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Issues related to dams

Causes of dam failure

Dam failure is defined by the International Commission on Large Dams (ICOLD) as the ‘collapse or movement of part of a dam or its foundation, so that the dam cannot retain water.


In general, a failure results in the release of large quantities of water, posing serious risks for the people or property downstream. The most common cause of failure of earth and rockfill dams is overtopping (31% as primary cause and 18% as secondary cause). This is followed by internal erosion in the body of the dam (15% as primary cause and 13% as secondary cause) and in the foundation (12% as primary cause and 5% as secondary cause). With masonry dams, the most common cause is overtopping (43%) followed by internal erosion in the foundation (29%).

Where other works were the seat of the failure, the most common cause was inadequate spillway capacity (22% as primary cause and 30% as secondary cause). Foundation problems are the most common cause of failure in concrete dams, with internal erosion and insufficient shear strength of the foundation each accounting for 21% of failures.

Prospects of large dams

  1. The construction of large dams has led to the displacement of some 40 to 80 million people worldwide.
  2. The aggregate storage capacity of large dams, based on dam design, is about 6 000 k m3.  Assuming that half the design storage is achieved in reality, the aggregate real storage capacity of large dams globally is similar to total freshwater withdrawals estimated at around 3 800 k m3.
  3. An estimated 0.5–1% of the total fresh water storage capacity of existing dams is lost each year to sedimentation in both large and small reservoirs worldwide.42 This means that 25% of the world’s existing fresh water storage capacity may be lost in the next 25 to 50 years in the absence of measures to control sedimentation. This loss would mostly be in developing countries and regions, which have higher sedimentation rates.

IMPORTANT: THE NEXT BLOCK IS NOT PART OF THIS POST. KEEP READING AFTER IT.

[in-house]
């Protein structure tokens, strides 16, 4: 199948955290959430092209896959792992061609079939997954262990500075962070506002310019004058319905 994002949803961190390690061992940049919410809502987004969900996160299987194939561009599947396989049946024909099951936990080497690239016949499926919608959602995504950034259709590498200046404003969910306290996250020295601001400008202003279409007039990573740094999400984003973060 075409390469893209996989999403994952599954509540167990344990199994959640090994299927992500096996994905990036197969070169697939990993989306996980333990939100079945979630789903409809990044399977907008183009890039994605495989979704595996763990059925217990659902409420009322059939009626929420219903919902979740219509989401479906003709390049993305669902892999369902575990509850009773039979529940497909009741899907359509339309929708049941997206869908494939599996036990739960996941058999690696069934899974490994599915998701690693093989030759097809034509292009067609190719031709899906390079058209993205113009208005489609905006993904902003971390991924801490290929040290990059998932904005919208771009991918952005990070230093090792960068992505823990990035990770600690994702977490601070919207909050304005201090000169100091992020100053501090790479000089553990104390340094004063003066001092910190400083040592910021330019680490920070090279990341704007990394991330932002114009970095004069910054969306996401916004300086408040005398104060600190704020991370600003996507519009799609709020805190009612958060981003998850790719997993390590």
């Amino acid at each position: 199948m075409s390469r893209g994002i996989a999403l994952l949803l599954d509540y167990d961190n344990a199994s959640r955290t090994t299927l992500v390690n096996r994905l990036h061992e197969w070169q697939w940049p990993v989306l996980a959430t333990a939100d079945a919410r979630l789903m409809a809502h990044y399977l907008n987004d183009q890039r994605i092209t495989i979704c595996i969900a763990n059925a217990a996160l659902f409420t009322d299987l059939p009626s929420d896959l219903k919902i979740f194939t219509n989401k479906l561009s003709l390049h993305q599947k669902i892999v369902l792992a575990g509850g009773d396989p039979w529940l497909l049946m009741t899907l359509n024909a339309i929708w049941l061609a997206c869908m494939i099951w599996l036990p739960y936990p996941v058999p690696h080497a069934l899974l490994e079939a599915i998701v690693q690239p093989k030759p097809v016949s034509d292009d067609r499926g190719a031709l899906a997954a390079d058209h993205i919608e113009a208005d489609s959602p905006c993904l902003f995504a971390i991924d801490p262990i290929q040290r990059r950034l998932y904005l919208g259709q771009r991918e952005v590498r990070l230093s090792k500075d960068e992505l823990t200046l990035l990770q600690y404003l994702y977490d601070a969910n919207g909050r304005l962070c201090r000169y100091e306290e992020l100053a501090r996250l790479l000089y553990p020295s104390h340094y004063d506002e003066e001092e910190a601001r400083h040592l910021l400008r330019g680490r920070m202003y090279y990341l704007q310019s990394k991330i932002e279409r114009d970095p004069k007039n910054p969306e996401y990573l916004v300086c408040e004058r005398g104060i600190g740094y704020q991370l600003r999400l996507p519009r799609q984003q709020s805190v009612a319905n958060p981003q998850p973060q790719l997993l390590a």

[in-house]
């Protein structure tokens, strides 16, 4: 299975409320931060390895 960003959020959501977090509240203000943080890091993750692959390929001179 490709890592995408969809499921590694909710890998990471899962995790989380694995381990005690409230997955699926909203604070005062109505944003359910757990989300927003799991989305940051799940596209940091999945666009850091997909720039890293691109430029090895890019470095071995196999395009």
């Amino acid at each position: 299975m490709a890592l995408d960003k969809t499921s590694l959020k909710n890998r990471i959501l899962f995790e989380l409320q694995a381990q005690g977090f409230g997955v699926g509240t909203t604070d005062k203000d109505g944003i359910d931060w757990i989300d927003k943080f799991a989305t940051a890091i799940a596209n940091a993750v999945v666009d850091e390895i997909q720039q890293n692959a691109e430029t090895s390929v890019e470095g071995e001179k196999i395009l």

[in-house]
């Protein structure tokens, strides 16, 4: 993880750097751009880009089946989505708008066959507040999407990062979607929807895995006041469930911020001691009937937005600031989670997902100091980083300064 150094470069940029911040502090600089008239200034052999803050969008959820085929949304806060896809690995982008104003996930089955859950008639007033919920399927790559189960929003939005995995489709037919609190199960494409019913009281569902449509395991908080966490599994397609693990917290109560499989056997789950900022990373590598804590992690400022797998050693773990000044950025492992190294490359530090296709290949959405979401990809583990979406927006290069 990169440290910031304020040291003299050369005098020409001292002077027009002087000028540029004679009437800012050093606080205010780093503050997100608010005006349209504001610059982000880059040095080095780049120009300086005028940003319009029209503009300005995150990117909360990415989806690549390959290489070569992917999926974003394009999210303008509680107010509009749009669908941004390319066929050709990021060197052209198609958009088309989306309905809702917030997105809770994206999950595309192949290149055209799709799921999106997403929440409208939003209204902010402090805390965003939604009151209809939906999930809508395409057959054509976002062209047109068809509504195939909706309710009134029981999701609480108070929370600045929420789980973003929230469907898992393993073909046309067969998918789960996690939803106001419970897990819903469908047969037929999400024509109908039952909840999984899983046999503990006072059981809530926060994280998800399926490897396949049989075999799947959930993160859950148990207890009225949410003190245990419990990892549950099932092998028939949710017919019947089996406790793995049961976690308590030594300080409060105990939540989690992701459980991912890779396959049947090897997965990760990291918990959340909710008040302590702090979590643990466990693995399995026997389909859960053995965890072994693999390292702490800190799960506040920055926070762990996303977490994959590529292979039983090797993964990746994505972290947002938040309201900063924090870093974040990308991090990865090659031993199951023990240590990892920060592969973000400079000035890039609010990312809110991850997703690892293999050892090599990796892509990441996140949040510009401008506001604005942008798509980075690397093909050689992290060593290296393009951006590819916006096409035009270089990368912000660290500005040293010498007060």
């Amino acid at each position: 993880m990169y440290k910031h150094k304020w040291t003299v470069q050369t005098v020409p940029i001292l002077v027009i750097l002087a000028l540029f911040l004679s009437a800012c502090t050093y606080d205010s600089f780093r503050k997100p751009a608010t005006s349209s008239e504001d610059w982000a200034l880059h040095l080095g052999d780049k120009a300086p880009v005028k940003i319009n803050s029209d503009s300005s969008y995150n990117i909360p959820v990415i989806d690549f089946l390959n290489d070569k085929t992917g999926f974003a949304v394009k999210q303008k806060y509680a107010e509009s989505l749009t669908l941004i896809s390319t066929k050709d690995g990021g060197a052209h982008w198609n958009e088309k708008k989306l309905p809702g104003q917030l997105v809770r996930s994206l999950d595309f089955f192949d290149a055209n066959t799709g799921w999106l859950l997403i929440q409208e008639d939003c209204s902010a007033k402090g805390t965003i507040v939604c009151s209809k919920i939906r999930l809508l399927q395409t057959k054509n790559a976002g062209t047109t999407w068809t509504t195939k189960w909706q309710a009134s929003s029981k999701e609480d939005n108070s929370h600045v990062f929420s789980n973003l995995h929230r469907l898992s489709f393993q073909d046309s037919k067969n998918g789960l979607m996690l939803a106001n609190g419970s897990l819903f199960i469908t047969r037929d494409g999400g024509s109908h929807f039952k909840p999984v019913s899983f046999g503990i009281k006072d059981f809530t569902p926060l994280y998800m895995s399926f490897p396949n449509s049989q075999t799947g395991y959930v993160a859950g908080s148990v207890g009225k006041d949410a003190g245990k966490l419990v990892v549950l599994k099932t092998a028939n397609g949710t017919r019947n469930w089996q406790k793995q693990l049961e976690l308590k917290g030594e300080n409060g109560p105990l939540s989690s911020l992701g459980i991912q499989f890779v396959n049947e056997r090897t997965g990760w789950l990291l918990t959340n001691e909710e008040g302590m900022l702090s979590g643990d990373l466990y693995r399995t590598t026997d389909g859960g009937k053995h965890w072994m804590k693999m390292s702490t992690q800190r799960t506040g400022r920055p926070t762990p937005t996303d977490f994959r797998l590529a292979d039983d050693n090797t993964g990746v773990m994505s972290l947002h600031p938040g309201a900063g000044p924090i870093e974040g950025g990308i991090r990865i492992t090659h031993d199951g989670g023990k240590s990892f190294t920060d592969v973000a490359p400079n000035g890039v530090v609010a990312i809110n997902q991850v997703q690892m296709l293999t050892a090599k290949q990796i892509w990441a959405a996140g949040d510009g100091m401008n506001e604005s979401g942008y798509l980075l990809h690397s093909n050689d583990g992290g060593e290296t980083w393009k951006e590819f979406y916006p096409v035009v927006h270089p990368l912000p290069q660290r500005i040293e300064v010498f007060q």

4. Riverine ecosystems impacts

    At least 20% of the world ’s more than 9 000 fresh water fish species have become extinct, threatened or endangered in recent years. The watersheds of the world are the habitat of 40% of the world’s fish species, and provide many ecosystem functions ranging from nutrient recycling and water purification to soil replenishment and flood control.

  5. Social consequences of large dams

The construction of large dams has led to the displacement of some 40 to 80 million people worldwide.

Ecosystem transformations do not only occur in the upper, lower and mid-reaches of watersheds, they also impact on river estuaries, which are frequently complex ecosystems. Closing the mouths of major rivers, salt intrusion, destruction of mangroves and loss of wetlands are among the many issues at stake.

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